Hartlepool Dunkirk veteran Terry is honoured on his 100th birthday

Tributes were paid to Hartlepool Dunkirk veteran Terry Lewis as he celebrated his 100th birthday.

Terry was just 21 and serving in the 53 Field Regiment Royal Artillery TA in June 1940 when he and thousands of Allied troops were forced to retreat from France in the face of a German onslaught.

Terry Lewis, front, with  from left, Royal British Legion's Charlie Humphrey, Hartlepool Mayor Allan Barclay, Royal British Legion's  Danny Madge and David Stacey

Terry Lewis, front, with from left, Royal British Legion's Charlie Humphrey, Hartlepool Mayor Allan Barclay, Royal British Legion's Danny Madge and David Stacey

He spent 30 hours on the beach, which at times came under attack from dive bombers, before he was picked up by boat and brought back to England.

Terry went on to see service in Egypt, the Middle East and Italy.

Various presentations were made to him, including by the Royal British Legion, as he turned 100 yesterday at Major Cooper Court in Seaton Carew.

Terry said of Dunkirk: “A pal and I were in the sandhills and made a little trench with our hands.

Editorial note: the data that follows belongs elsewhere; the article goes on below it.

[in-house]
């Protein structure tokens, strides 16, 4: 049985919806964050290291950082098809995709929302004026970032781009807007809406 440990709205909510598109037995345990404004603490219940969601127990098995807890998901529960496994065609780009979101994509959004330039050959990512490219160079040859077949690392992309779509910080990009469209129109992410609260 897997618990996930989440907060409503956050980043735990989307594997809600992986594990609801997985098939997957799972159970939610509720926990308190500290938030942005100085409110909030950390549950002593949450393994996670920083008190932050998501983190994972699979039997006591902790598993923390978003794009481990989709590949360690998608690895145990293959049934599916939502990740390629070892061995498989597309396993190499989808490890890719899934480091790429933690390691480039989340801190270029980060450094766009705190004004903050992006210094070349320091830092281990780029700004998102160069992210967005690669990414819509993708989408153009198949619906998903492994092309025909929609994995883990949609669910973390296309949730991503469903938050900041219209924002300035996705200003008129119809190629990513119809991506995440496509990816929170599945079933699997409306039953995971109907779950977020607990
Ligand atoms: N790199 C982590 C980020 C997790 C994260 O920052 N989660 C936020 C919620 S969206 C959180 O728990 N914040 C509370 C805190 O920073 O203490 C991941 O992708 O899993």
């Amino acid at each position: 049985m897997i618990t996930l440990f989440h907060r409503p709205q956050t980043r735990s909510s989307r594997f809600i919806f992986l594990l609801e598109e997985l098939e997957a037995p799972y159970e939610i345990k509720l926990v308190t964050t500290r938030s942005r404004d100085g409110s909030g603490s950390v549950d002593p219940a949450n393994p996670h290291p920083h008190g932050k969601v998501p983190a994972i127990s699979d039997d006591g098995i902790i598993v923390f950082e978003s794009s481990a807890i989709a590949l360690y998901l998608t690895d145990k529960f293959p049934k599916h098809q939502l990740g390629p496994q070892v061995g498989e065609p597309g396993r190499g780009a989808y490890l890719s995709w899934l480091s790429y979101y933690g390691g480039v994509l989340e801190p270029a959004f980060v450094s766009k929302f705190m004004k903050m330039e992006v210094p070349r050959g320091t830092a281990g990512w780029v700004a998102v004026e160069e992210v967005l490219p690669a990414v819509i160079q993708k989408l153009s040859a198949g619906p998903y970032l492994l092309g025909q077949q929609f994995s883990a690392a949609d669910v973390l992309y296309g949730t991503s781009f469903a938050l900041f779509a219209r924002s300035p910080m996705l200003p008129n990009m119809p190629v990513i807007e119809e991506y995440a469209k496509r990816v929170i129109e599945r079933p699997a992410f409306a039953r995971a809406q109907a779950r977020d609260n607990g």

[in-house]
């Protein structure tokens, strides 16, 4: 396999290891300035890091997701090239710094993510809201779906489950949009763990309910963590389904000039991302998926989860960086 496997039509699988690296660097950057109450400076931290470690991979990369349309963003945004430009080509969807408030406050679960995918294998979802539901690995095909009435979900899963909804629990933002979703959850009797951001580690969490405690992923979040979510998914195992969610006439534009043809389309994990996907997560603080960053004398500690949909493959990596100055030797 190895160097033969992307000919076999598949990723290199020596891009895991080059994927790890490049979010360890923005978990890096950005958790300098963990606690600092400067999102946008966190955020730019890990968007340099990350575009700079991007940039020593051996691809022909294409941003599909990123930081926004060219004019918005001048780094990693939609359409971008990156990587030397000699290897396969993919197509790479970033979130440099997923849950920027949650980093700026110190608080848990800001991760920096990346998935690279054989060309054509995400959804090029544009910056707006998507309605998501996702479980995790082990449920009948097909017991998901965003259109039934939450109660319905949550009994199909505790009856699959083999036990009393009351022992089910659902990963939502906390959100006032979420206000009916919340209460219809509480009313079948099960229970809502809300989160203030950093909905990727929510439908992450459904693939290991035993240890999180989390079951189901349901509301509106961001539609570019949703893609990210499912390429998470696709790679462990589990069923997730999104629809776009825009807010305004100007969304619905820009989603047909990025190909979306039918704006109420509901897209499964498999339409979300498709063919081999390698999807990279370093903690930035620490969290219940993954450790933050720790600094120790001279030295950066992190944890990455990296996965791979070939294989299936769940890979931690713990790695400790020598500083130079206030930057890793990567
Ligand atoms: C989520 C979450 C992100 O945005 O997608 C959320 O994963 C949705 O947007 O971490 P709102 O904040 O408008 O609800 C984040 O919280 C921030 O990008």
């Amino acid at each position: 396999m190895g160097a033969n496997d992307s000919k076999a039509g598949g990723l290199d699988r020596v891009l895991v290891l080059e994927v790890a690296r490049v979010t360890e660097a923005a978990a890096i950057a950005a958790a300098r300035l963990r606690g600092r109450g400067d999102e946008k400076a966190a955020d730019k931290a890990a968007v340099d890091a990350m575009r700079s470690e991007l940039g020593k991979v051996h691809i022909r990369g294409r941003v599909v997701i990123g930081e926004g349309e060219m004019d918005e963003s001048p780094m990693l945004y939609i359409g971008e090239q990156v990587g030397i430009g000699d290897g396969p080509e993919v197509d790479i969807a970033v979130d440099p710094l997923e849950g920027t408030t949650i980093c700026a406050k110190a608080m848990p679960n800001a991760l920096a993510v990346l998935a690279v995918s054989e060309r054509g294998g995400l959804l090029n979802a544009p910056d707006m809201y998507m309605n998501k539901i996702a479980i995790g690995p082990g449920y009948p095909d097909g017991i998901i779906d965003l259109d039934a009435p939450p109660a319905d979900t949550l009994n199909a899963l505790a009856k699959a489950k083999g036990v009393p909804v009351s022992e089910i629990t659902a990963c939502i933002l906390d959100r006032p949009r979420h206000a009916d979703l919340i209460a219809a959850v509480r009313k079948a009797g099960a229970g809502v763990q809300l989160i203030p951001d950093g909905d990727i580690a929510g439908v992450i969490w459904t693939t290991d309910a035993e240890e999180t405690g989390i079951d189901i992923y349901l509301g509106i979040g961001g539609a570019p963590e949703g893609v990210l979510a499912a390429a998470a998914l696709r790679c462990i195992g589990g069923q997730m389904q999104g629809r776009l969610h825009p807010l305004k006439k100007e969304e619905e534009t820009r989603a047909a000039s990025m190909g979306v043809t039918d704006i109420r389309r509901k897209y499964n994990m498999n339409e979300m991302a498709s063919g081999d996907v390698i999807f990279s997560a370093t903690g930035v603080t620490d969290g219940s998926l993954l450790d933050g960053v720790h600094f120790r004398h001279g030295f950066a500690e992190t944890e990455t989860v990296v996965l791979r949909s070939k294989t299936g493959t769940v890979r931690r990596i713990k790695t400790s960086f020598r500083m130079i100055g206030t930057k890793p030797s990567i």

“You had the dive bombing, but it could have been worse. How we got off I don’t know.

“I always think it was a miracle. Churchill said he thought about 20,000 would get off, but about 300,000 did.”

Terry was presented with a framed certificate in recognition of reaching 100 by Hartlepool Royal British Legion President Charles Humphrey.

Legion welfare officer David Stacey said: “We thought it fitting and right that we had to mark the occasion.”

Hartlepool’s Ceremonial Mayor Councillor Allan Barclay attended the party and chatted with Terry.

Coun Barclay, who is also Hartlepool Council’s armed forces champion, said: “If it wasn’t for people like Terry we wouldn’t be here today. I’m very proud to have met him.”

After the war Terry, who never married, returned to work in Hartlepool’s education office where he held a number of administrative roles until the formation of Cleveland county in the mid 70s.

He then moved to the chief executive’s office, where he worked as an admin assistant.

Commenting on reaching 100, Terry said: “I always say ‘just keep gannin’.”

He has lived at Major Cooper Court for 31 years.